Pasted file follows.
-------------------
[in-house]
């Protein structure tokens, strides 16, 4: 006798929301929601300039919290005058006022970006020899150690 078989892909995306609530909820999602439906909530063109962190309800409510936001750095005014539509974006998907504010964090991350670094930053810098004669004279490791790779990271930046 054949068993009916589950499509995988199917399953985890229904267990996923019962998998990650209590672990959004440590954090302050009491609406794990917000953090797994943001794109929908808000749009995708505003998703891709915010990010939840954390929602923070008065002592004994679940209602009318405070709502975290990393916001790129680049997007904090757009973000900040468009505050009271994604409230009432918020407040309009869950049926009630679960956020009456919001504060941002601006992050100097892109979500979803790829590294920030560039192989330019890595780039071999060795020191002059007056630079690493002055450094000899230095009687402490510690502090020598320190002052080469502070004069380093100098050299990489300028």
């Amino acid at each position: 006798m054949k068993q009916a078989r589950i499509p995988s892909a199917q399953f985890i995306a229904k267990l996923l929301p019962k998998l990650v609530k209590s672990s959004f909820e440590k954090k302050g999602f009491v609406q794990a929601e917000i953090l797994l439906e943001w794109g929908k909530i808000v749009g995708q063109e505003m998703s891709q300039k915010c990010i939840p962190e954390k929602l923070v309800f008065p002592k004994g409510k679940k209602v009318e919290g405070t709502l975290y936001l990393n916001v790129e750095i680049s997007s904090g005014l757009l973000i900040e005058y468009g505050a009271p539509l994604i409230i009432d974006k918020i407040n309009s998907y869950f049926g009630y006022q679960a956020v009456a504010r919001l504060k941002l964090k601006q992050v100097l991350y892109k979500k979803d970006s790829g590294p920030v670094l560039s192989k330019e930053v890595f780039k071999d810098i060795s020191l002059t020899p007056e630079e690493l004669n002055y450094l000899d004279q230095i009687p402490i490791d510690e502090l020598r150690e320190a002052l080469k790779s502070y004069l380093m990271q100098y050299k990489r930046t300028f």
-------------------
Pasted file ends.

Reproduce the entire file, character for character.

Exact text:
[in-house]
């Protein structure tokens, strides 16, 4: 006798929301929601300039919290005058006022970006020899150690 078989892909995306609530909820999602439906909530063109962190309800409510936001750095005014539509974006998907504010964090991350670094930053810098004669004279490791790779990271930046 054949068993009916589950499509995988199917399953985890229904267990996923019962998998990650209590672990959004440590954090302050009491609406794990917000953090797994943001794109929908808000749009995708505003998703891709915010990010939840954390929602923070008065002592004994679940209602009318405070709502975290990393916001790129680049997007904090757009973000900040468009505050009271994604409230009432918020407040309009869950049926009630679960956020009456919001504060941002601006992050100097892109979500979803790829590294920030560039192989330019890595780039071999060795020191002059007056630079690493002055450094000899230095009687402490510690502090020598320190002052080469502070004069380093100098050299990489300028």
């Amino acid at each position: 006798m054949k068993q009916a078989r589950i499509p995988s892909a199917q399953f985890i995306a229904k267990l996923l929301p019962k998998l990650v609530k209590s672990s959004f909820e440590k954090k302050g999602f009491v609406q794990a929601e917000i953090l797994l439906e943001w794109g929908k909530i808000v749009g995708q063109e505003m998703s891709q300039k915010c990010i939840p962190e954390k929602l923070v309800f008065p002592k004994g409510k679940k209602v009318e919290g405070t709502l975290y936001l990393n916001v790129e750095i680049s997007s904090g005014l757009l973000i900040e005058y468009g505050a009271p539509l994604i409230i009432d974006k918020i407040n309009s998907y869950f049926g009630y006022q679960a956020v009456a504010r919001l504060k941002l964090k601006q992050v100097l991350y892109k979500k979803d970006s790829g590294p920030v670094l560039s192989k330019e930053v890595f780039k071999d810098i060795s020191l002059t020899p007056e630079e690493l004669n002055y450094l000899d004279q230095i009687p402490i490791d510690e502090l020598r150690e320190a002052l080469k790779s502070y004069l380093m990271q100098y050299k990489r930046t300028f």